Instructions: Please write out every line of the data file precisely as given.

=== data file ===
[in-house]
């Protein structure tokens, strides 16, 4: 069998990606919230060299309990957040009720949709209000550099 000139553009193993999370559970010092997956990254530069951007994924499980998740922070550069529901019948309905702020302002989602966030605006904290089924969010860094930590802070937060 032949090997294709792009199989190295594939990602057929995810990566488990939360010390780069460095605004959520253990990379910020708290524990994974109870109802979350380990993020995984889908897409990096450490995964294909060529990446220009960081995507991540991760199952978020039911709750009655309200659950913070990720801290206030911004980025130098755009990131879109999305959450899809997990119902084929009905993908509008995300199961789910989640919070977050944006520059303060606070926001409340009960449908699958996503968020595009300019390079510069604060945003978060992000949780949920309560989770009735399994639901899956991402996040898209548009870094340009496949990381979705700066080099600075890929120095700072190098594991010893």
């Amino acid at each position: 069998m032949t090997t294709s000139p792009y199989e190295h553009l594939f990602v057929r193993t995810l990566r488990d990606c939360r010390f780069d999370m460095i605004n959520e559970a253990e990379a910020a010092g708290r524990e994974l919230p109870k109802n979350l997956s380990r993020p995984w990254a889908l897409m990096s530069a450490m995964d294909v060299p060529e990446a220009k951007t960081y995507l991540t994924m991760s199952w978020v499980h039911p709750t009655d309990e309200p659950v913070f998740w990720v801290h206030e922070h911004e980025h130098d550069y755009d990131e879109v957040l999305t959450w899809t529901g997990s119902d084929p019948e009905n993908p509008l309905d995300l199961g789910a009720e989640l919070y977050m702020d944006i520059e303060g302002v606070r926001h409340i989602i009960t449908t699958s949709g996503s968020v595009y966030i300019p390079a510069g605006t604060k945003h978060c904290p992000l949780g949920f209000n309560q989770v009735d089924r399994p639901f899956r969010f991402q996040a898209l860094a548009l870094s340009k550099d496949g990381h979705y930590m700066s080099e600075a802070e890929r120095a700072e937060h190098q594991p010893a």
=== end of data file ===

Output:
[in-house]
């Protein structure tokens, strides 16, 4: 069998990606919230060299309990957040009720949709209000550099 000139553009193993999370559970010092997956990254530069951007994924499980998740922070550069529901019948309905702020302002989602966030605006904290089924969010860094930590802070937060 032949090997294709792009199989190295594939990602057929995810990566488990939360010390780069460095605004959520253990990379910020708290524990994974109870109802979350380990993020995984889908897409990096450490995964294909060529990446220009960081995507991540991760199952978020039911709750009655309200659950913070990720801290206030911004980025130098755009990131879109999305959450899809997990119902084929009905993908509008995300199961789910989640919070977050944006520059303060606070926001409340009960449908699958996503968020595009300019390079510069604060945003978060992000949780949920309560989770009735399994639901899956991402996040898209548009870094340009496949990381979705700066080099600075890929120095700072190098594991010893």
């Amino acid at each position: 069998m032949t090997t294709s000139p792009y199989e190295h553009l594939f990602v057929r193993t995810l990566r488990d990606c939360r010390f780069d999370m460095i605004n959520e559970a253990e990379a910020a010092g708290r524990e994974l919230p109870k109802n979350l997956s380990r993020p995984w990254a889908l897409m990096s530069a450490m995964d294909v060299p060529e990446a220009k951007t960081y995507l991540t994924m991760s199952w978020v499980h039911p709750t009655d309990e309200p659950v913070f998740w990720v801290h206030e922070h911004e980025h130098d550069y755009d990131e879109v957040l999305t959450w899809t529901g997990s119902d084929p019948e009905n993908p509008l309905d995300l199961g789910a009720e989640l919070y977050m702020d944006i520059e303060g302002v606070r926001h409340i989602i009960t449908t699958s949709g996503s968020v595009y966030i300019p390079a510069g605006t604060k945003h978060c904290p992000l949780g949920f209000n309560q989770v009735d089924r399994p639901f899956r969010f991402q996040a898209l860094a548009l870094s340009k550099d496949g990381h979705y930590m700066s080099e600075a802070e890929r120095a700072e937060h190098q594991p010893a």